Áine was the lover of Maurice (Muiris), the human Earl of Desmond, who stole her cloak in order to capture her; once captured, she bore him a son, Geróid Iarla or Gerald the waterbird. Warned against showing any surprise at their magical son’s behavior, Maurice remained composed at all times – until Geróid was fully grown and showed himself able to shrink almost into invisibility at will. When his father called out in astomishment, Geróid disappeared; he is said to live still in Lough Gur and to ride around it every seven years on a white horse. The descendants of Áine’s son – the Geraldines or Fitzgeralds – long claimed sovereignty in western Munster through this descent from the goddess of the land.

Áine did not always go willingly to prospective lovers; she was responsible for the death of the hero Étar, who expired of a broken heart when she rejected him. She was also said to have resisted Ailill Olom, who took her against her will and whose ear she ripped off in her unsuccessful fight against him; the child of the rape was Eógan, a story that some scholars describe as an invention of his descendants, the Eóganacht rulers, to affirm control of the lands under Áine’s sovereignty.

Some legends connect Áine with madness, for those who sat on her stone chair went mad, and if they sat there three times, they would never recover their wits. Those who were already mad, however, could regain their sanity through the same process.

Áine of Donegal, from the parish of Teelin in the townland of Cruachlann, near another mountain called Cnoc Áine; there Áine was said to have been a human woman who disappeared into the mountain to escape a savage father. She now spends her time spinning sunbeams, this story says, suggesting that the folkloric figure disguises an ancient sun goddess. A folk verse from the area has Áine telling discontented wives how to weaken their husbands with “corn warm from the kiln and sheep’s milk on the boil.”

Áine of the Fenian Cycle, daughter of either the fairy king Cuilenn or a Scottish king, was the lover of Fionn Mac Cumhail, by whom she had two sons. Áine and her sister Milucra fought for Fiann’s affections; Milucra turned him into a graybeareded ancient who would be uncomplelled by lust, but Áine restored him to youth with a magical drink. Fionn, however, married neither of the sisters.

The Encyclopedia of Celtic Mythology and Folklore by Patricia Monaghan


Thank you so much i will definitly look this book up. It was full moon here last night so the perfect time to try make a connection for the first time with The Goddess… I know when i do spell work and things are going well my emotions all sit in my throat chakra… Which it did…

My question… When trying to connect with a Deity, how often should one give offerings etc etc?


@MeganB o my word that was an amazing read… Reading that, i made more of a likeness between her life and mine… That part about the savage Father… Another similarity… I am now convinced more than ever that this Lady Goddess is the One for me… I get a lump in my throat as I say that…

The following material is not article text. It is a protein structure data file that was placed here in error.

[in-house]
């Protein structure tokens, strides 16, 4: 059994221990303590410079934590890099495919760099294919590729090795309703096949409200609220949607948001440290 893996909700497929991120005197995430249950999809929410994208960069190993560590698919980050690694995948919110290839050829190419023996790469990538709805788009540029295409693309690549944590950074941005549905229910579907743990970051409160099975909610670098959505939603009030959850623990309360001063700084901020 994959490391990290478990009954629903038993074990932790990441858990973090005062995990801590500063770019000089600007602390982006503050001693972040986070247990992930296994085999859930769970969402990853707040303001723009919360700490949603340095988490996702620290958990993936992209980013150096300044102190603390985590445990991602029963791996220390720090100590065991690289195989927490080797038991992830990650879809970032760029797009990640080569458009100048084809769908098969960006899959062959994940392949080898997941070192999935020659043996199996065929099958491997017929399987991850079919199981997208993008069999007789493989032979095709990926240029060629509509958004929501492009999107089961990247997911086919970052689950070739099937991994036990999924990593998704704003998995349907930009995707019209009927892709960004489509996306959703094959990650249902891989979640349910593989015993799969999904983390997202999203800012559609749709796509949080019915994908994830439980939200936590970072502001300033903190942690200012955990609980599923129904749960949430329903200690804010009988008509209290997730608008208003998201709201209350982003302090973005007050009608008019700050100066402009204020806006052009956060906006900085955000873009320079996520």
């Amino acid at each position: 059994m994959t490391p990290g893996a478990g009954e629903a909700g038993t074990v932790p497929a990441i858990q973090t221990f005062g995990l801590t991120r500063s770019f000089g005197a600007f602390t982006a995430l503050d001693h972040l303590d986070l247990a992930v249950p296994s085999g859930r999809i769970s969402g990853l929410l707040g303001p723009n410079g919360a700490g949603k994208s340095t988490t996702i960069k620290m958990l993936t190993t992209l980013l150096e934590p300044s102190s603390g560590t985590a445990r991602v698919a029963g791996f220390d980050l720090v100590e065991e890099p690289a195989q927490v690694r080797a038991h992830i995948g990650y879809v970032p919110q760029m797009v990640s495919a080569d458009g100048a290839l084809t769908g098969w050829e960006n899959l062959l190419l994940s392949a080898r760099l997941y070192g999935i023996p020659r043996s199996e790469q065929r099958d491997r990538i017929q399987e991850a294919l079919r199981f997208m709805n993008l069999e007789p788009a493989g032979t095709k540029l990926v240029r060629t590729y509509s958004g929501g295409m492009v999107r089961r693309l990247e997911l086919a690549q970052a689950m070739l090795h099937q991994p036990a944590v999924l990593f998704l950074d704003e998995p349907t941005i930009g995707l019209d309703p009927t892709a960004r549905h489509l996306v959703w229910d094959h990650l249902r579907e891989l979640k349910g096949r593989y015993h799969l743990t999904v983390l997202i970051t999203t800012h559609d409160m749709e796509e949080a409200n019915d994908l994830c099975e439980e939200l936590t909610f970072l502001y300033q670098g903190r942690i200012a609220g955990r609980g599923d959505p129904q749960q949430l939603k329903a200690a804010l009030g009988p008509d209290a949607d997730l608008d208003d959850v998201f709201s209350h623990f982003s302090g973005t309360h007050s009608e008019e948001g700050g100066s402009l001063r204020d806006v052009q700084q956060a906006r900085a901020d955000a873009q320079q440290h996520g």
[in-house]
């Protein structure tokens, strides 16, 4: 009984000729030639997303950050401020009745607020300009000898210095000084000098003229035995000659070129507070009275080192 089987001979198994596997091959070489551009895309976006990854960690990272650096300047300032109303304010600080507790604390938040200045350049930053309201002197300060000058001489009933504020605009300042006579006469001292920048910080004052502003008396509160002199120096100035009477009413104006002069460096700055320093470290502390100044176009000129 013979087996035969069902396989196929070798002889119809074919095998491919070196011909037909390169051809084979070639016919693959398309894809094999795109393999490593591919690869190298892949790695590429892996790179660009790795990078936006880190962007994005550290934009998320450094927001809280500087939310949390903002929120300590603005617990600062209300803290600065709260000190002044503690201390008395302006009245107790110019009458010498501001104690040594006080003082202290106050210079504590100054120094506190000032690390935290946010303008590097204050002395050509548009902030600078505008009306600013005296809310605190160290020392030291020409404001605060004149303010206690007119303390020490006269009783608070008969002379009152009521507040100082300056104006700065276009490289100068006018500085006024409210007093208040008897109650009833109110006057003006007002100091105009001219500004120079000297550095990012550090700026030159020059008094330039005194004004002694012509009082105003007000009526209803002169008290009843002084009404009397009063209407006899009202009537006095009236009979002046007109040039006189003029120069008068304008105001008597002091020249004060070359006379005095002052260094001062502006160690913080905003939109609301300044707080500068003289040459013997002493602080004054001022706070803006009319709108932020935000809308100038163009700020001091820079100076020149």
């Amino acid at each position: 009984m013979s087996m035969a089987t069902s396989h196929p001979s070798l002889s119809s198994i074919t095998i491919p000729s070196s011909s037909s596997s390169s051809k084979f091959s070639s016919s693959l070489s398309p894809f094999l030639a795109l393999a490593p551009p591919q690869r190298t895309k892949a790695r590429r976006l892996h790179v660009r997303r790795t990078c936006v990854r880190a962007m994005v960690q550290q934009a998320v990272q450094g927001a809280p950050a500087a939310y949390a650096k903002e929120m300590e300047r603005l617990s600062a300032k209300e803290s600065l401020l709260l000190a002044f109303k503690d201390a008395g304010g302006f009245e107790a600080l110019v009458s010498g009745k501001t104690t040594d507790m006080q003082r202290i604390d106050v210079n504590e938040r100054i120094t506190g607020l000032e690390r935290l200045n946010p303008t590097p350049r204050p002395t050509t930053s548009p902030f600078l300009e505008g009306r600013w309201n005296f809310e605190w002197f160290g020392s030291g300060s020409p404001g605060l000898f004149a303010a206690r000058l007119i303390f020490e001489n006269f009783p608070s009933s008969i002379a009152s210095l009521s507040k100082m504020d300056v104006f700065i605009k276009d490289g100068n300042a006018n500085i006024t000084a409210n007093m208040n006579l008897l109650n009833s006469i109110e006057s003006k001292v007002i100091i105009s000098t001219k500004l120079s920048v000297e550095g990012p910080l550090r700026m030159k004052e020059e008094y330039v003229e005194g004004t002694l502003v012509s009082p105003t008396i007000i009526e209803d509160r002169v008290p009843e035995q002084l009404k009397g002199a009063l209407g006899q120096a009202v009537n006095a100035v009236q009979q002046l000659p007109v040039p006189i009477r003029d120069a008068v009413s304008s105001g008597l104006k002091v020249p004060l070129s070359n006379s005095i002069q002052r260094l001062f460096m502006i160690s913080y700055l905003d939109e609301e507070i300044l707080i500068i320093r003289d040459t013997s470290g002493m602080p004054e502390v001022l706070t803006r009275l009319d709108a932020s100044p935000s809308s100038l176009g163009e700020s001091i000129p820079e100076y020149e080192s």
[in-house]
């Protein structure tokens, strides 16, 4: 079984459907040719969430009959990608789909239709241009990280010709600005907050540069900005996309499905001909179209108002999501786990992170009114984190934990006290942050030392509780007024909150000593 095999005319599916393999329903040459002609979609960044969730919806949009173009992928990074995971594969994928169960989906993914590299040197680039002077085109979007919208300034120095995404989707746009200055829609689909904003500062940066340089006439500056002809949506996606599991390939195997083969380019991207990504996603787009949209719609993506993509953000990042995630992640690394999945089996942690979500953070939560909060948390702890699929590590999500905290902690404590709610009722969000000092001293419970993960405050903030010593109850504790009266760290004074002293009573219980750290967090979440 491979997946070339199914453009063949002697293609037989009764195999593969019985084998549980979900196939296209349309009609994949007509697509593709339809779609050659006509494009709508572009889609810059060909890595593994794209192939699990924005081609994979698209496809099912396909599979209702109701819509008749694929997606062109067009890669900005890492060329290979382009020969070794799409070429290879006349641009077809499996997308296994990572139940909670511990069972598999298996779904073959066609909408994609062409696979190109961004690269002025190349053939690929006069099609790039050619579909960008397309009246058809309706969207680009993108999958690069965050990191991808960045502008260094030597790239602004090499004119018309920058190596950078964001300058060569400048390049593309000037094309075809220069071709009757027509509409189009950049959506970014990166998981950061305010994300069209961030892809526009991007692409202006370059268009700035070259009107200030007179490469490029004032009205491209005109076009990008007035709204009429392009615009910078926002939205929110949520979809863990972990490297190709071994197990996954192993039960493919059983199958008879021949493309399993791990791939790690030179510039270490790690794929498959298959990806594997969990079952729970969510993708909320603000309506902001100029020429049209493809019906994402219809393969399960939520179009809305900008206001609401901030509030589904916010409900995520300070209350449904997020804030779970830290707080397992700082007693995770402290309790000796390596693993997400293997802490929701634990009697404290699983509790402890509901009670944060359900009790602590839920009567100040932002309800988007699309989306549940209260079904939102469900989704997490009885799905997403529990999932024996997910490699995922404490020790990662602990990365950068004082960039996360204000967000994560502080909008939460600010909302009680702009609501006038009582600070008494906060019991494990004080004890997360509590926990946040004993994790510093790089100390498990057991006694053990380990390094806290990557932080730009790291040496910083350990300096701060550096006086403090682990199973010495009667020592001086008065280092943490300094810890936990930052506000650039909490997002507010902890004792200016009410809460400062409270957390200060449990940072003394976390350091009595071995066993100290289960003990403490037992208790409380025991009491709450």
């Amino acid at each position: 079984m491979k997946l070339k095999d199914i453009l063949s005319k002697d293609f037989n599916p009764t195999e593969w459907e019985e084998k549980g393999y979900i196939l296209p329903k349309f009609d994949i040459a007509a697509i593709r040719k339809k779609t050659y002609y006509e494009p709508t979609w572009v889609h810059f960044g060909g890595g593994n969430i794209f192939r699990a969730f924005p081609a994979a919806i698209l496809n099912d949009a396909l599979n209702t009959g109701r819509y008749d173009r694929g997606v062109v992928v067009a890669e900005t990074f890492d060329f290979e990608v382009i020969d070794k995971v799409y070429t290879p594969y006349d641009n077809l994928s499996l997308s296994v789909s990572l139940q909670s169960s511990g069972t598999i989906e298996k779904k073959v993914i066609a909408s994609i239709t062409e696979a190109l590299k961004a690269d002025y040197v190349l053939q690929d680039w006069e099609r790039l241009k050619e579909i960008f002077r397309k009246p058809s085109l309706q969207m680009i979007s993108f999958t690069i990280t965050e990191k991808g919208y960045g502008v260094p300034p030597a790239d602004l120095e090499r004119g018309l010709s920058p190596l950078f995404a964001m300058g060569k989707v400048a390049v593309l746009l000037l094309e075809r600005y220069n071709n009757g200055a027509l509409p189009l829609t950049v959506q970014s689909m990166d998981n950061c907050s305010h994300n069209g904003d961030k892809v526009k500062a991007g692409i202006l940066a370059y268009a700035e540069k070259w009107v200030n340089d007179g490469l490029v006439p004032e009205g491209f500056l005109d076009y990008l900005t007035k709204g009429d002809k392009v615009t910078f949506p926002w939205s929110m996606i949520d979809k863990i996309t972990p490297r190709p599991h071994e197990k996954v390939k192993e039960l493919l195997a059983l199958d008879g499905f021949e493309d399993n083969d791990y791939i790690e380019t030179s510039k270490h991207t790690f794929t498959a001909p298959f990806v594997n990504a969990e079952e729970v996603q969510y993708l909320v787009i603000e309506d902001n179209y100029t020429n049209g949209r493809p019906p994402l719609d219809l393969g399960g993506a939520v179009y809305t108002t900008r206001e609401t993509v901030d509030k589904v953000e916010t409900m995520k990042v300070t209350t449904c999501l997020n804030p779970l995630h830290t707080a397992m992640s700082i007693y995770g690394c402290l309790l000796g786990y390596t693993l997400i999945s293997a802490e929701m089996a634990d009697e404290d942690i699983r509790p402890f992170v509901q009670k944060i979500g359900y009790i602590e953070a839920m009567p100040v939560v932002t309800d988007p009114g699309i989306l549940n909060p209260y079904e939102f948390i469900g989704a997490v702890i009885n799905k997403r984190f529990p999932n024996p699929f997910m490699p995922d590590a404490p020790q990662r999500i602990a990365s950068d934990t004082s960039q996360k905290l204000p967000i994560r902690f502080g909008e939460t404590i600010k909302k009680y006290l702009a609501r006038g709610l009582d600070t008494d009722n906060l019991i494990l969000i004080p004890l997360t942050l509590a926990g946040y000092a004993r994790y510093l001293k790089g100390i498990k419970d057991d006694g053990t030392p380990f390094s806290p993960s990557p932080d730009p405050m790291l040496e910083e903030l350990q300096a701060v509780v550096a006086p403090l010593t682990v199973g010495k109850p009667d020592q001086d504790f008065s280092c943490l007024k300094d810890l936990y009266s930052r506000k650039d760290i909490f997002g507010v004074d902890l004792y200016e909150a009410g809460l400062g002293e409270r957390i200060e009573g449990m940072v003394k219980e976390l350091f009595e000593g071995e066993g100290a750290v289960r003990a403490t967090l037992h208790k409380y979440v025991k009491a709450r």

You are amazing @MeganB… thank you, thank you so much for that information. As I sit here I have goosebumps running up and down my body. Big hugs to you…


I give my deities offerings whenever I feel like it feels right or when I am going to meditate or connect with them, so whenever I am actively working with them or I feel that they have something they need to share with me. I do have a section of my main altar for 1 of my deities & a section of my nightstand next to my bed for my 2nd deity. Their items, and representations, are all with their section of each altar. I make my own incense so they each have their own little jar of incense with them too.

When I am connecting with them in any way, I set up my altar the way it feels right to honor them & I usually say an invocation, or meditation :woman_in_lotus_position: , & draw an oracle card afterward for an overall message. That’s my practice though, do what feels right for you!

Anytime I use a liquid or herbs, or plants for an offering… well… the liquid I return to the earth. I have a piece of natural quartz from the white mountains as a cornerstone in my front garden, so I will pour the liquid I used over that… if it’s herbs or what have you I will bury them in the same area unless I use those same ingredients for my deities’ incenses, sometimes if I am running low, I will make incense out of the offering for the deity I am working with if I don’t bury it in the yard.

Sometimes I leave the offerings all day, sometimes for 4 to 6 hours… it really depends on what we have connected about & how it went or I am feeling.


Thank you for that @Susurrus that actually helps me a lot… I always thought there was a specific time and it has to be done in a specific way. I am learning a lot from you. I appreciate that. You have given me so many ideas. You teaching me to follow my intuition. You have no idea how much that means to me. I have never thought of more than one altar. What a brilliant idea. I always like to meditate in my bedroom and now i can have that one special place to do that. I can keep my main altar for spellwork… Ooo now my mind is running wild…
I too have a section in my yard where i bury spell remains but what an awesome idea to make that a sacred space too…
My mom has green fingers and is so amazing when it comes to setting up spaces in the garden. She is going to be visiting me for the next few weeks so i can pick her brain a little bit.
I love the way you describe your practice. Its so gentle and heart warming… Thank you for sharing with me.


Sorry million questions here… But do you give your offerings after you have connected? Or before you start?


You’re very welcome @yolande1 :smiling_face_with_three_hearts: I’m happy to help!

I agree with Siofra on this one. I give offerings whenever I feel I need to, whenever a deity calls me to, or whenever I have a favor to ask.

No worries for the questions! :blush: I know I’m not Siofra but I’m gonna answer anyway lol for me, I give offerings before making a connection or sitting down to meditate or commune with the deity. It’s sort of like showing up to the door of someone’s house with a gift – you give the gift, then chat and hangout, if that makes sense.


Hi Megan :smiling_face_with_three_hearts:
I understand… Yes makes perfect sense…


I think we both do the same here too, so I can absolutely agree with this 100% :100:

Thinking about it, I set up my altar or space with the offering before I do any ritual or meditation to connect with a deity. Depending on what I’m doing, I may keep it there overnight or for as little as 4 hours… it really depends on what I’m doing & the actual time I have for the day when doing anything.

Also if I am outside or not when I’m connecting, I do that very differently than when I am inside. :nerd_face: